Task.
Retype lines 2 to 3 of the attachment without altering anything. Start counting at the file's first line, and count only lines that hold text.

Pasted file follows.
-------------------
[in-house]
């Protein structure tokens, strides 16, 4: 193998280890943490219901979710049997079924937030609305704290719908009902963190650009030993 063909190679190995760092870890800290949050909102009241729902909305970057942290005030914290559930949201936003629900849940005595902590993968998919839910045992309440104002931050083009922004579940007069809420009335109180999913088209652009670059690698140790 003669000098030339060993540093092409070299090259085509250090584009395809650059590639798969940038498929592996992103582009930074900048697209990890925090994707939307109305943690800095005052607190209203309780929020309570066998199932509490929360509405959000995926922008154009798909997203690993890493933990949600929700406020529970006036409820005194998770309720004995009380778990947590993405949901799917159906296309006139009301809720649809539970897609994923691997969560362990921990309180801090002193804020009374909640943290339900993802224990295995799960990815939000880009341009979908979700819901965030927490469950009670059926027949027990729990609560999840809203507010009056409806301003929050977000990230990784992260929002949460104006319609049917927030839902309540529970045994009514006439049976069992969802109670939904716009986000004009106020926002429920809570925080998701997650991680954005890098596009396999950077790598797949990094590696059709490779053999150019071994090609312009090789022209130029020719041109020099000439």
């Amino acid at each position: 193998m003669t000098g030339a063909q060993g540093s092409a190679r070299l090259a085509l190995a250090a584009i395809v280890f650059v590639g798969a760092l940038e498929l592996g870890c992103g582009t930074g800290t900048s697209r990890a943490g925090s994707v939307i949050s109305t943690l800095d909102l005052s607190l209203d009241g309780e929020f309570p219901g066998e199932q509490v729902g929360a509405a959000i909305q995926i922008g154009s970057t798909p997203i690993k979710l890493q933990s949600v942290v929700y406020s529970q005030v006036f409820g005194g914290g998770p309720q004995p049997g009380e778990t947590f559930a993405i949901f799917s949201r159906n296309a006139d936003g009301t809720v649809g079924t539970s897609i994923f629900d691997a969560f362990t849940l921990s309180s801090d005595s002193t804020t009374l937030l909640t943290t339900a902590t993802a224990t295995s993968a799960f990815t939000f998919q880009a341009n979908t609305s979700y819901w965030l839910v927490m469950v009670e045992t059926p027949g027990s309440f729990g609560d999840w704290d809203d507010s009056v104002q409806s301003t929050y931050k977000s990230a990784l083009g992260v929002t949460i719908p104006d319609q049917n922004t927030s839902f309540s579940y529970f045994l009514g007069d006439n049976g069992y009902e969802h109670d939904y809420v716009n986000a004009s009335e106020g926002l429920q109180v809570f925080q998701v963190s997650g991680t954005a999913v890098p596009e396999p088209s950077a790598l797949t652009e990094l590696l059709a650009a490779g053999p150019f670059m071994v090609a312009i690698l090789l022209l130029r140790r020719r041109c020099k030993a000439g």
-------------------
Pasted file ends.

């Protein structure tokens, strides 16, 4: 193998280890943490219901979710049997079924937030609305704290719908009902963190650009030993 063909190679190995760092870890800290949050909102009241729902909305970057942290005030914290559930949201936003629900849940005595902590993968998919839910045992309440104002931050083009922004579940007069809420009335109180999913088209652009670059690698140790 003669000098030339060993540093092409070299090259085509250090584009395809650059590639798969940038498929592996992103582009930074900048697209990890925090994707939307109305943690800095005052607190209203309780929020309570066998199932509490929360509405959000995926922008154009798909997203690993890493933990949600929700406020529970006036409820005194998770309720004995009380778990947590993405949901799917159906296309006139009301809720649809539970897609994923691997969560362990921990309180801090002193804020009374909640943290339900993802224990295995799960990815939000880009341009979908979700819901965030927490469950009670059926027949027990729990609560999840809203507010009056409806301003929050977000990230990784992260929002949460104006319609049917927030839902309540529970045994009514006439049976069992969802109670939904716009986000004009106020926002429920809570925080998701997650991680954005890098596009396999950077790598797949990094590696059709490779053999150019071994090609312009090789022209130029020719041109020099000439």
């Amino acid at each position: 193998m003669t000098g030339a063909q060993g540093s092409a190679r070299l090259a085509l190995a250090a584009i395809v280890f650059v590639g798969a760092l940038e498929l592996g870890c992103g582009t930074g800290t900048s697209r990890a943490g925090s994707v939307i949050s109305t943690l800095d909102l005052s607190l209203d009241g309780e929020f309570p219901g066998e199932q509490v729902g929360a509405a959000i909305q995926i922008g154009s970057t798909p997203i690993k979710l890493q933990s949600v942290v929700y406020s529970q005030v006036f409820g005194g914290g998770p309720q004995p049997g009380e778990t947590f559930a993405i949901f799917s949201r159906n296309a006139d936003g009301t809720v649809g079924t539970s897609i994923f629900d691997a969560f362990t849940l921990s309180s801090d005595s002193t804020t009374l937030l909640t943290t339900a902590t993802a224990t295995s993968a799960f990815t939000f998919q880009a341009n979908t609305s979700y819901w965030l839910v927490m469950v009670e045992t059926p027949g027990s309440f729990g609560d999840w704290d809203d507010s009056v104002q409806s301003t929050y931050k977000s990230a990784l083009g992260v929002t949460i719908p104006d319609q049917n922004t927030s839902f309540s579940y529970f045994l009514g007069d006439n049976g069992y009902e969802h109670d939904y809420v716009n986000a004009s009335e106020g926002l429920q109180v809570f925080q998701v963190s997650g991680t954005a999913v890098p596009e396999p088209s950077a790598l797949t652009e990094l590696l059709a650009a490779g053999p150019f670059m071994v090609a312009i690698l090789l022209l130029r140790r020719r041109c020099k030993a000439g």